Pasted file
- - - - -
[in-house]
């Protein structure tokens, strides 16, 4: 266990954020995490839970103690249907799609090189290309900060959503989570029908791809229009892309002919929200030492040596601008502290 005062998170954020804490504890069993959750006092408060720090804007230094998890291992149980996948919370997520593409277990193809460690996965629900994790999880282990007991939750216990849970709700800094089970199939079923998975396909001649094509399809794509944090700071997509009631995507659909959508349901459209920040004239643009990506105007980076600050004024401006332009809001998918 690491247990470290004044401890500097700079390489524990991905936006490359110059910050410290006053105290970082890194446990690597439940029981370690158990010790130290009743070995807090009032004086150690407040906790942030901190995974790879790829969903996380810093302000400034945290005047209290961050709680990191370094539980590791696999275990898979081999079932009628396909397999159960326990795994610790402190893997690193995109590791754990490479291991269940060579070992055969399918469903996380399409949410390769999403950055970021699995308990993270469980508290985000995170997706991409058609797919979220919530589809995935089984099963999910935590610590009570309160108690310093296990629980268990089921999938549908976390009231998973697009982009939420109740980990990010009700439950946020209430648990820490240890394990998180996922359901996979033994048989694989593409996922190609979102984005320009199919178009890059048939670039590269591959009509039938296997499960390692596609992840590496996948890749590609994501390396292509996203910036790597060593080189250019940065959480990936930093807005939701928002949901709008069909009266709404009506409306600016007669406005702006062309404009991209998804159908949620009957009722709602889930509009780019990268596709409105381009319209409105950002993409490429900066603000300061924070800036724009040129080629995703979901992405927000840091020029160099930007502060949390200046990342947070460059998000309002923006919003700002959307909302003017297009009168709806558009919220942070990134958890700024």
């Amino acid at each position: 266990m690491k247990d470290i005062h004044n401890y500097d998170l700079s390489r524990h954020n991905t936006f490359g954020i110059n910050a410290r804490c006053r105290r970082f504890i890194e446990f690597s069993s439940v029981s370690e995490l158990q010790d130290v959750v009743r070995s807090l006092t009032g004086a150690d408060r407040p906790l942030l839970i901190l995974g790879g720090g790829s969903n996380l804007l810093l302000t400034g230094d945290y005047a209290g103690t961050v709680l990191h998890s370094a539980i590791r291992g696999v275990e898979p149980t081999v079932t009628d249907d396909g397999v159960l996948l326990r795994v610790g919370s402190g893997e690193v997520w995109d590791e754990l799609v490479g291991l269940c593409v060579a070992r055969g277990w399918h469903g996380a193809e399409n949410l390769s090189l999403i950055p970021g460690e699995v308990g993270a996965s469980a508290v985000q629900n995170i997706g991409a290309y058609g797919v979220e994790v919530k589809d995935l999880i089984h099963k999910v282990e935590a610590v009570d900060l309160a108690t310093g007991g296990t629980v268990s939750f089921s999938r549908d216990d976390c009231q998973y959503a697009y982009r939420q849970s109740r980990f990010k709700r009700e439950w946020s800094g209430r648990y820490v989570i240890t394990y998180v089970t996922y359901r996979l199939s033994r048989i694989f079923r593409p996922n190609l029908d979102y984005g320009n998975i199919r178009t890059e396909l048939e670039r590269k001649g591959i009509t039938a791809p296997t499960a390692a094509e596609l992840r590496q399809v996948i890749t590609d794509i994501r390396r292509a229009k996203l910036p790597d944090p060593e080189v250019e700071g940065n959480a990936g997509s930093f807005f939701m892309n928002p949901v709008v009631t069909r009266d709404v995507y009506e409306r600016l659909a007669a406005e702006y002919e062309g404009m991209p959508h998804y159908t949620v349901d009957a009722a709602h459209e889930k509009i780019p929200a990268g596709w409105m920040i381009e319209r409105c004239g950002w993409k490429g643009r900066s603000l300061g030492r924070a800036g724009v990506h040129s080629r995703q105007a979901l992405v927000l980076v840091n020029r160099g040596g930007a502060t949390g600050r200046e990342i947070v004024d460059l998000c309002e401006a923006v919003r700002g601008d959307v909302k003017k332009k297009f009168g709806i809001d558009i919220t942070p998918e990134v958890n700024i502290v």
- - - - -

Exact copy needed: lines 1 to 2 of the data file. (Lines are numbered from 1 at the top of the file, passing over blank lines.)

[in-house]
């Protein structure tokens, strides 16, 4: 266990954020995490839970103690249907799609090189290309900060959503989570029908791809229009892309002919929200030492040596601008502290 005062998170954020804490504890069993959750006092408060720090804007230094998890291992149980996948919370997520593409277990193809460690996965629900994790999880282990007991939750216990849970709700800094089970199939079923998975396909001649094509399809794509944090700071997509009631995507659909959508349901459209920040004239643009990506105007980076600050004024401006332009809001998918 690491247990470290004044401890500097700079390489524990991905936006490359110059910050410290006053105290970082890194446990690597439940029981370690158990010790130290009743070995807090009032004086150690407040906790942030901190995974790879790829969903996380810093302000400034945290005047209290961050709680990191370094539980590791696999275990898979081999079932009628396909397999159960326990795994610790402190893997690193995109590791754990490479291991269940060579070992055969399918469903996380399409949410390769999403950055970021699995308990993270469980508290985000995170997706991409058609797919979220919530589809995935089984099963999910935590610590009570309160108690310093296990629980268990089921999938549908976390009231998973697009982009939420109740980990990010009700439950946020209430648990820490240890394990998180996922359901996979033994048989694989593409996922190609979102984005320009199919178009890059048939670039590269591959009509039938296997499960390692596609992840590496996948890749590609994501390396292509996203910036790597060593080189250019940065959480990936930093807005939701928002949901709008069909009266709404009506409306600016007669406005702006062309404009991209998804159908949620009957009722709602889930509009780019990268596709409105381009319209409105950002993409490429900066603000300061924070800036724009040129080629995703979901992405927000840091020029160099930007502060949390200046990342947070460059998000309002923006919003700002959307909302003017297009009168709806558009919220942070990134958890700024």